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January 19, 2020

USDA proposes plan to simplify school lunches — but is it healthy?

U.S. Department of Agriculture's new proposal would decrease fruit options at breakfast and offer an a la carte menu to students

Children's Health Obesity
USDA simplifies lunch menu unhealthy woodleywonderworks/Flickr Creative Commons

The U.S. Department of Agriculture announced a proposal on Friday that would "simplify" the menu for school lunches. Critics argue that the proposal could lead to unhealthy menu options, such as pizza and fries.

The U.S. Department of Agriculture is attempting to provide more flexibility to school nutritional administrators, but in doing so, the department may be depleting healthy options from the lunch menu. 

The USDA announced a proposal on Friday in an attempt to end food waste that would include decreasing fruit options at breakfast for more meat options, offering more varieties of vegetables, a la carte meal options, and giving administrators the ability to customize meal plans. 

“Schools and school districts continue to tell us that there is still too much food waste and that more common-sense flexibility is needed to provide students nutritious and appetizing meals. We listened and now we’re getting to work,” said Agriculture Secretary Sonny Perdue on Friday.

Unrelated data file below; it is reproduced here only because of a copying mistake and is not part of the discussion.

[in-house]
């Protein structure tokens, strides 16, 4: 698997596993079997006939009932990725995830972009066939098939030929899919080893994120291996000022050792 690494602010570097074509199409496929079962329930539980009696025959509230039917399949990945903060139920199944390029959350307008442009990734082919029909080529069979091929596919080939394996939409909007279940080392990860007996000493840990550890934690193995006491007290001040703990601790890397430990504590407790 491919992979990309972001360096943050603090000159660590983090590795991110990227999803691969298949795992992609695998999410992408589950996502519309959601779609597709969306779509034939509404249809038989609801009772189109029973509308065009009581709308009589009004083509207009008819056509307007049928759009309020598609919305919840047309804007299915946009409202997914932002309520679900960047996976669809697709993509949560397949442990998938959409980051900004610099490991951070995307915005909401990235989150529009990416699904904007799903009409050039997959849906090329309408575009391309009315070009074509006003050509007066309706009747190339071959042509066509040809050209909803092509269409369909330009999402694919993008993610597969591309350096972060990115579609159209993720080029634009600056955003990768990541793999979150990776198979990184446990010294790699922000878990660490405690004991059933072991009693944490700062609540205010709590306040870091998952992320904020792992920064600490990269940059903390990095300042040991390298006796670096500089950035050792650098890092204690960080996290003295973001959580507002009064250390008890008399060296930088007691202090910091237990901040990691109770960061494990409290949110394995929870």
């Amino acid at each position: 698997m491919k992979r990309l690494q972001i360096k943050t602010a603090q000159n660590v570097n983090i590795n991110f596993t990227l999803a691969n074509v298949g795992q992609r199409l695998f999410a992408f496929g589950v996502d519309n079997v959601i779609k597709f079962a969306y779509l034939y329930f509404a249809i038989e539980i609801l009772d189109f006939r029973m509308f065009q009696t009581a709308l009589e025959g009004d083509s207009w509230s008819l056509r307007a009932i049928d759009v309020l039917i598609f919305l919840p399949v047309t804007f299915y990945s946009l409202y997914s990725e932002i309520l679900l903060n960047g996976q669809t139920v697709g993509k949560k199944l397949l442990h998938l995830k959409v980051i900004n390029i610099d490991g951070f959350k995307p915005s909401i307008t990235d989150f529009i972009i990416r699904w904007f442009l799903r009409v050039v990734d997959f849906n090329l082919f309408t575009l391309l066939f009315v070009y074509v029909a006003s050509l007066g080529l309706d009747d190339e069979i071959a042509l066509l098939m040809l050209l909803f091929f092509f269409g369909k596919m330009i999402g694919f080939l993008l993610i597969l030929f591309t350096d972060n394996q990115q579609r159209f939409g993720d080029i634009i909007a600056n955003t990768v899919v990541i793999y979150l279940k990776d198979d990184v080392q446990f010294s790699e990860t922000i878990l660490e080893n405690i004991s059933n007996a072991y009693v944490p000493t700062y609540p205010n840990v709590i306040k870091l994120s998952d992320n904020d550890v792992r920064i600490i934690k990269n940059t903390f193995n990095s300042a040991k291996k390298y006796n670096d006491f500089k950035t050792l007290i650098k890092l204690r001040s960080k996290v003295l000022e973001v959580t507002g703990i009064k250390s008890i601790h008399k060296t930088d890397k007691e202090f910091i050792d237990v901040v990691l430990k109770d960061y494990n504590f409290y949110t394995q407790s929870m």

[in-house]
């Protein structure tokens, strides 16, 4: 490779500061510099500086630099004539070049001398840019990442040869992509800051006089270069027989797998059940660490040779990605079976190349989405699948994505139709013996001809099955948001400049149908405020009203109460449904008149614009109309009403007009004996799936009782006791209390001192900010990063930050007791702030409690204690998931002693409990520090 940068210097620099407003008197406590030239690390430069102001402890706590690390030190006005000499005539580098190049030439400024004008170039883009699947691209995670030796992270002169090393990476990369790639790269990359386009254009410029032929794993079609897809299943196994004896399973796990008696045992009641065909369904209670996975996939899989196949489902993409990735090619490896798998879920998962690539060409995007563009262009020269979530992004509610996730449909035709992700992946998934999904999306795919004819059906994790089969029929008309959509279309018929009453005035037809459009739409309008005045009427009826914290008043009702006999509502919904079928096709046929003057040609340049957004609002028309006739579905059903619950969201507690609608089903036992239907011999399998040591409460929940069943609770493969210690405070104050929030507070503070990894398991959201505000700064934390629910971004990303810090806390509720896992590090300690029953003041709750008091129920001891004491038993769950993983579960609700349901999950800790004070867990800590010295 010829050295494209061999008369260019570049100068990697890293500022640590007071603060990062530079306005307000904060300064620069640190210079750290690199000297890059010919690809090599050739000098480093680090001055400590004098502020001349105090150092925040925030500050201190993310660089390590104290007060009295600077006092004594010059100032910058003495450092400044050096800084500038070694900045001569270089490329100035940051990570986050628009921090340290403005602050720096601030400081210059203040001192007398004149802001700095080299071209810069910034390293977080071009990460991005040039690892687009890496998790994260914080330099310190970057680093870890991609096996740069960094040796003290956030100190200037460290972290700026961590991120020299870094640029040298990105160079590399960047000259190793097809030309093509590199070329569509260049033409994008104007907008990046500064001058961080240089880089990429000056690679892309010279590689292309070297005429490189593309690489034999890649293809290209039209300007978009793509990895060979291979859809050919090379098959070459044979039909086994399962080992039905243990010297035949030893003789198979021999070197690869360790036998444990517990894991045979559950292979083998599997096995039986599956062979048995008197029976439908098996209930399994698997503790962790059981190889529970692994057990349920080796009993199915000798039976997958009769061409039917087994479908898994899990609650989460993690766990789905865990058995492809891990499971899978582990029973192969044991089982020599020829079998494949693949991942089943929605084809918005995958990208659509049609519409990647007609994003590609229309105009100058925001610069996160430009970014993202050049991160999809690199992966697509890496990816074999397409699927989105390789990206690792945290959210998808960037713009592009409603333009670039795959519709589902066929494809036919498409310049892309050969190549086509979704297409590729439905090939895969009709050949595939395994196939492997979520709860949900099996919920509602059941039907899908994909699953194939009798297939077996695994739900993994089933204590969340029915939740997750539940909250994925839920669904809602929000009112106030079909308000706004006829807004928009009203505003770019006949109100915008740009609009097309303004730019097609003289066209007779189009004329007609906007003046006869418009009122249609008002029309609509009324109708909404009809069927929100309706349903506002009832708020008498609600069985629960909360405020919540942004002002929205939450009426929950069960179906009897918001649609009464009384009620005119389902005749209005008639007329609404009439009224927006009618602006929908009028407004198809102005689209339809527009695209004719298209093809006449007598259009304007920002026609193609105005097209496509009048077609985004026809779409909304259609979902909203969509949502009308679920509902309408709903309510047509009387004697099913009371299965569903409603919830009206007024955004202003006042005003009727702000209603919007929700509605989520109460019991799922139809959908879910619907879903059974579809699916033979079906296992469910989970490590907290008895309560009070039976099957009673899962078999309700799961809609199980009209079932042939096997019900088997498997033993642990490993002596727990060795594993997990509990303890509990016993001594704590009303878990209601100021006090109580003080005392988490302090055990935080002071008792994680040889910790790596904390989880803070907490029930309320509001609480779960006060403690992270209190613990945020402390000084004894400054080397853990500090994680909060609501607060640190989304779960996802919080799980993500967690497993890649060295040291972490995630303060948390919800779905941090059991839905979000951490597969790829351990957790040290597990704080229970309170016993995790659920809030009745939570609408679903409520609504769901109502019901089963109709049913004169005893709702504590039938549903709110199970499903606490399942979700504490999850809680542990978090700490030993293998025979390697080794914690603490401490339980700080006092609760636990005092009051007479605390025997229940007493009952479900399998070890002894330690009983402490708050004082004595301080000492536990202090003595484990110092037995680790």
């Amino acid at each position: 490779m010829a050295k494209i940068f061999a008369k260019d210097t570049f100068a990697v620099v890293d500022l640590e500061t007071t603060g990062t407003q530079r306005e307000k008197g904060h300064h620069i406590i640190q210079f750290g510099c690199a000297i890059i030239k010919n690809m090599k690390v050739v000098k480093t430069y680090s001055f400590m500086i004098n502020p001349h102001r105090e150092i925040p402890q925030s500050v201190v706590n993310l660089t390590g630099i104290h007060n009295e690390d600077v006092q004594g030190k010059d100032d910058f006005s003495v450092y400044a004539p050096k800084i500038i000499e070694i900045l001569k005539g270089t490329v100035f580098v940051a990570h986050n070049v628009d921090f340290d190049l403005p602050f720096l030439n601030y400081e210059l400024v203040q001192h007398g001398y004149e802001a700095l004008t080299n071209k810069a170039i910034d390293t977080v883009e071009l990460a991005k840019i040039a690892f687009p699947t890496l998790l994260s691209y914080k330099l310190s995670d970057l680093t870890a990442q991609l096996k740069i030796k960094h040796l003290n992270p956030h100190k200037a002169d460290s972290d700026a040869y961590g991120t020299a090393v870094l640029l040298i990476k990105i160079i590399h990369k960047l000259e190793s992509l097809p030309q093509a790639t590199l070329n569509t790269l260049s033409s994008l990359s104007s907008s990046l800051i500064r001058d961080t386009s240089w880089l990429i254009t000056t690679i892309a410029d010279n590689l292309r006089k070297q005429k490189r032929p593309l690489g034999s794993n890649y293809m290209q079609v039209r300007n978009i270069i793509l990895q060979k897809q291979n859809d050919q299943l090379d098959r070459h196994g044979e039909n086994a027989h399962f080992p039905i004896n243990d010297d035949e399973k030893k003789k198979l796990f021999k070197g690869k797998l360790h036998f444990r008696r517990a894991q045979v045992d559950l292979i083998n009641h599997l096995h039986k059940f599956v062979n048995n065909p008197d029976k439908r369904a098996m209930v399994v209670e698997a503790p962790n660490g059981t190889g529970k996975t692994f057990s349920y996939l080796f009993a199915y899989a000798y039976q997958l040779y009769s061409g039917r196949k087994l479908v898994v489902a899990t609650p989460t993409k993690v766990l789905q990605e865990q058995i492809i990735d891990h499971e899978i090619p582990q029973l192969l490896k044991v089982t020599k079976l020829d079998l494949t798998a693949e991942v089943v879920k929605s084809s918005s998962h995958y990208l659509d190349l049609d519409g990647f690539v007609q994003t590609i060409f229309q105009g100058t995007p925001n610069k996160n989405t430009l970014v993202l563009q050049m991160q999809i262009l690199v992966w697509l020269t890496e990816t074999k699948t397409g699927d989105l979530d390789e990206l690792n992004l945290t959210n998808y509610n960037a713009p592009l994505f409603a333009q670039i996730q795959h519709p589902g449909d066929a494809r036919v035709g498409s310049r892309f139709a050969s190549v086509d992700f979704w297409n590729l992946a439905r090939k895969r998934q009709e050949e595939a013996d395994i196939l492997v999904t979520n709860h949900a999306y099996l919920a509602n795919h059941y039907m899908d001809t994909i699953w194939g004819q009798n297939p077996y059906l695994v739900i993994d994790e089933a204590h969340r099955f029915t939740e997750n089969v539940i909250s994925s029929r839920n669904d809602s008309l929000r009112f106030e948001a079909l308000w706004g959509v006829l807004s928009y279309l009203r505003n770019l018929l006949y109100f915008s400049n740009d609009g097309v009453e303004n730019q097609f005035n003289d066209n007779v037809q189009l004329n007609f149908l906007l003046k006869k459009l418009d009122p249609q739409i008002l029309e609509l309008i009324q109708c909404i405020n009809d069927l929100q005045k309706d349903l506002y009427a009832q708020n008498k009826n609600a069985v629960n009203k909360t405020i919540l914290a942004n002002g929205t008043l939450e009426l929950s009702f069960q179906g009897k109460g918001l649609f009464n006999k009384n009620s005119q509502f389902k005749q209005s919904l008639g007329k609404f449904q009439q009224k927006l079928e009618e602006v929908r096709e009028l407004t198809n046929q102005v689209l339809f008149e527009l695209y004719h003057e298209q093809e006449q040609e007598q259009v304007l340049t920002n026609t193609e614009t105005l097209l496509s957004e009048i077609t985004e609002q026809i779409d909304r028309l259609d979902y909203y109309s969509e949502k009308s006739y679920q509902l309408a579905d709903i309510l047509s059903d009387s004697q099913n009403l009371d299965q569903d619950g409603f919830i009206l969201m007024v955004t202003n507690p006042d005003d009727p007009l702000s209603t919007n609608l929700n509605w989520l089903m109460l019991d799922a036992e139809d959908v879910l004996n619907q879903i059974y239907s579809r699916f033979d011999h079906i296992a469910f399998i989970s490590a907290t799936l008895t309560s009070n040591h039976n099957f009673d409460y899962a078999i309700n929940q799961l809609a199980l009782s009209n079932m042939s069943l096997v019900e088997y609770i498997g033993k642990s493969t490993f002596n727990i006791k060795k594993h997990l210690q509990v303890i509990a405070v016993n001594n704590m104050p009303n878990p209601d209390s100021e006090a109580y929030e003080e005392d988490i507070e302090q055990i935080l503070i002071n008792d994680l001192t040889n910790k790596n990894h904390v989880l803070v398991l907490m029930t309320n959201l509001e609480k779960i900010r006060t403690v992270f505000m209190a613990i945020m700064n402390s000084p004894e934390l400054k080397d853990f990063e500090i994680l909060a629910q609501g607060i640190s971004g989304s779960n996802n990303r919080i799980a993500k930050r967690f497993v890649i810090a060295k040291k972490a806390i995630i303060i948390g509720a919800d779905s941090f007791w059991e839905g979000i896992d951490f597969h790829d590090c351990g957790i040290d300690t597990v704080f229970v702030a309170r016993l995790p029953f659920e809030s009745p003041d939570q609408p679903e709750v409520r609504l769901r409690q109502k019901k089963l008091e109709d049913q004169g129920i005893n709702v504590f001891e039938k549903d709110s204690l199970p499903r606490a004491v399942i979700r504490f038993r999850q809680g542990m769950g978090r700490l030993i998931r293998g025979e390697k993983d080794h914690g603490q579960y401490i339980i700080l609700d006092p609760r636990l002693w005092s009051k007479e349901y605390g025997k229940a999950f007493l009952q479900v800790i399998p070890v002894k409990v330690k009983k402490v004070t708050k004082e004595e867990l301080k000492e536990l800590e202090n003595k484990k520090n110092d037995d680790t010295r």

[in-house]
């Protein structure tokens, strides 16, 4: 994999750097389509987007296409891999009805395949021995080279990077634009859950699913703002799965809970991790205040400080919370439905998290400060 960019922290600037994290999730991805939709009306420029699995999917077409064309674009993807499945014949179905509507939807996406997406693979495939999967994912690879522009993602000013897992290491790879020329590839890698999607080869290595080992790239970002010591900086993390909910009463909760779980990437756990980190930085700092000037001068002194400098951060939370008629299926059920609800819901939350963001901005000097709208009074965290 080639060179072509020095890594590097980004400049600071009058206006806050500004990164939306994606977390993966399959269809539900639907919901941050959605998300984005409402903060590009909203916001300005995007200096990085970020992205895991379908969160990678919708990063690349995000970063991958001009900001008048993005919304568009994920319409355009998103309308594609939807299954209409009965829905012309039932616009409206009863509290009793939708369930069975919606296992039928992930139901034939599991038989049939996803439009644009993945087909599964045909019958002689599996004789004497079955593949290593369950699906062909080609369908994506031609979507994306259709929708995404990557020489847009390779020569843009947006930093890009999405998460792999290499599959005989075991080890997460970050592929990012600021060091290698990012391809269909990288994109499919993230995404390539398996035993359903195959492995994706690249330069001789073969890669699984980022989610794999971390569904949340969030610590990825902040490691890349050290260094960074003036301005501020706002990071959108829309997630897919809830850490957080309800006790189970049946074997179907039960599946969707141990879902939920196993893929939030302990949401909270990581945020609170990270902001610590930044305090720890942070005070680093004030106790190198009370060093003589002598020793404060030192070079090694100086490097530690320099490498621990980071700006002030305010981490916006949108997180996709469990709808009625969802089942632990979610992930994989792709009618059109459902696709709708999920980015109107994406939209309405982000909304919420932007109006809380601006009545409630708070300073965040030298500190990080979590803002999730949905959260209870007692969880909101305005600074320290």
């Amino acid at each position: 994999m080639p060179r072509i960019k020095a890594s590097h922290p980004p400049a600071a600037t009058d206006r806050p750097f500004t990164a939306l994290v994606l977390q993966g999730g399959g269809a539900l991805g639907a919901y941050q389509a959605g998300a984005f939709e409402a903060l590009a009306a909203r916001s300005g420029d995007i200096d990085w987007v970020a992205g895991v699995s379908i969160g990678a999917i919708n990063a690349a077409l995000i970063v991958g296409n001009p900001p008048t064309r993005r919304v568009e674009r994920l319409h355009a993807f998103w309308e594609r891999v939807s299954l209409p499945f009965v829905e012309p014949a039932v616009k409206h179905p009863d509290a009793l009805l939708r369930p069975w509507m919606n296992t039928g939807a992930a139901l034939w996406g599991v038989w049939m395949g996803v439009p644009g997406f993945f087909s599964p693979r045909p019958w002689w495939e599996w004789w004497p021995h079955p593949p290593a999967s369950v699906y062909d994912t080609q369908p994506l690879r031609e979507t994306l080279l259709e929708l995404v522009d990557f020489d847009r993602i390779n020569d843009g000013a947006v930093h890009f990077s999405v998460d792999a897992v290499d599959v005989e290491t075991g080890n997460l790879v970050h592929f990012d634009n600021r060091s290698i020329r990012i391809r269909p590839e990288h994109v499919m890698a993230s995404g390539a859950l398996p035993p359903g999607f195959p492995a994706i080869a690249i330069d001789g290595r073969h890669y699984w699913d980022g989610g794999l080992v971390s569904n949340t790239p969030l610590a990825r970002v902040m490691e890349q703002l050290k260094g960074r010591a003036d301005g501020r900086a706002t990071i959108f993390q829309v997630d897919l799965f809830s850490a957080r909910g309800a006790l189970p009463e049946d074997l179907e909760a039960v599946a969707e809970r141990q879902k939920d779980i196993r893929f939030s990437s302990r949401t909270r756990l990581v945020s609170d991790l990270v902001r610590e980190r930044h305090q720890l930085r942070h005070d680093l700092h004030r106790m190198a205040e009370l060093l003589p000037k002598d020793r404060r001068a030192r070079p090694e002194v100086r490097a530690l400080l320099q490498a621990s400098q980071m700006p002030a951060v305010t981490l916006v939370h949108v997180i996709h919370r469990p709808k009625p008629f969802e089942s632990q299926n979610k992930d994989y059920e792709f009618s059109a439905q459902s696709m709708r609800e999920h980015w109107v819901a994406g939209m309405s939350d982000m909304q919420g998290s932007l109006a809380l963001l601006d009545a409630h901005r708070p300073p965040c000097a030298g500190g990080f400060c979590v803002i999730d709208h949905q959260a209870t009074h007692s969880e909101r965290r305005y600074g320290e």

While the proposal seeks to create ease for food administrators, critics say that the new measure could create a "loophole" that would increase the amount of unhealthy and fattening foods on the menu, including pizza and fries. 

"The Trump Administration’s assault on children’s health continues today under the guise of “simplifying” school meals," said Colin Schwartz, Center for Science of Public Interest, in a statement.  "The proposed rule would allow anything that might be allowable as an entrée on any one school day to be served as an a la carte item every single day." 

Schwartz notes that the proposal "sabotages" the Healthy, Hungry-Free Kids Act of 2010, an Obama-era administration policy put in place to combat childhood obesity. 

According to the Centers for Disease Control and Prevention, one in five children and adolescents, aged 6 to 19, have obesity. Obesity can cause complications, including Type 2 diabetes, high cholesterol and high blood pressure, asthma, and fatty liver disease. 

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